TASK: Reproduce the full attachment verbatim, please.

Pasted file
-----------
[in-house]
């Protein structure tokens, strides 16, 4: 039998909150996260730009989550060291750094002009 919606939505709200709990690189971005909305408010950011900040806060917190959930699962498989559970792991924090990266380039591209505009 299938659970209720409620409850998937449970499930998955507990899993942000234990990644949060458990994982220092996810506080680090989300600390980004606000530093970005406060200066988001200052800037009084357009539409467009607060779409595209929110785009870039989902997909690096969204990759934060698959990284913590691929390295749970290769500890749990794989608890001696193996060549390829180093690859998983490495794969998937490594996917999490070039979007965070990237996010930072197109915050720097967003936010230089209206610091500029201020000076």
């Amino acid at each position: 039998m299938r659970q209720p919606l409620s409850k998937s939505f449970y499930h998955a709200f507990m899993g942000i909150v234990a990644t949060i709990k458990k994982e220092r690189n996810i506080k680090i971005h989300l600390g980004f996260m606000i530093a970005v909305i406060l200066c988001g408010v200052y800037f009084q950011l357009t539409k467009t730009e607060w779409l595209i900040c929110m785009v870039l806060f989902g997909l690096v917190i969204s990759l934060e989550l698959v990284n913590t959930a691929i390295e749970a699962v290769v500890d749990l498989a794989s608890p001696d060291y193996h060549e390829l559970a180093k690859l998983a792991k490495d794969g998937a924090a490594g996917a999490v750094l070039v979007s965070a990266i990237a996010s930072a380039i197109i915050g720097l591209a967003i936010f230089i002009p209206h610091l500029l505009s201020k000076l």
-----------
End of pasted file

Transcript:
[in-house]
């Protein structure tokens, strides 16, 4: 039998909150996260730009989550060291750094002009 919606939505709200709990690189971005909305408010950011900040806060917190959930699962498989559970792991924090990266380039591209505009 299938659970209720409620409850998937449970499930998955507990899993942000234990990644949060458990994982220092996810506080680090989300600390980004606000530093970005406060200066988001200052800037009084357009539409467009607060779409595209929110785009870039989902997909690096969204990759934060698959990284913590691929390295749970290769500890749990794989608890001696193996060549390829180093690859998983490495794969998937490594996917999490070039979007965070990237996010930072197109915050720097967003936010230089209206610091500029201020000076």
């Amino acid at each position: 039998m299938r659970q209720p919606l409620s409850k998937s939505f449970y499930h998955a709200f507990m899993g942000i909150v234990a990644t949060i709990k458990k994982e220092r690189n996810i506080k680090i971005h989300l600390g980004f996260m606000i530093a970005v909305i406060l200066c988001g408010v200052y800037f009084q950011l357009t539409k467009t730009e607060w779409l595209i900040c929110m785009v870039l806060f989902g997909l690096v917190i969204s990759l934060e989550l698959v990284n913590t959930a691929i390295e749970a699962v290769v500890d749990l498989a794989s608890p001696d060291y193996h060549e390829l559970a180093k690859l998983a792991k490495d794969g998937a924090a490594g996917a999490v750094l070039v979007s965070a990266i990237a996010s930072a380039i197109i915050g720097l591209a967003i936010f230089i002009p209206h610091l500029l505009s201020k000076l």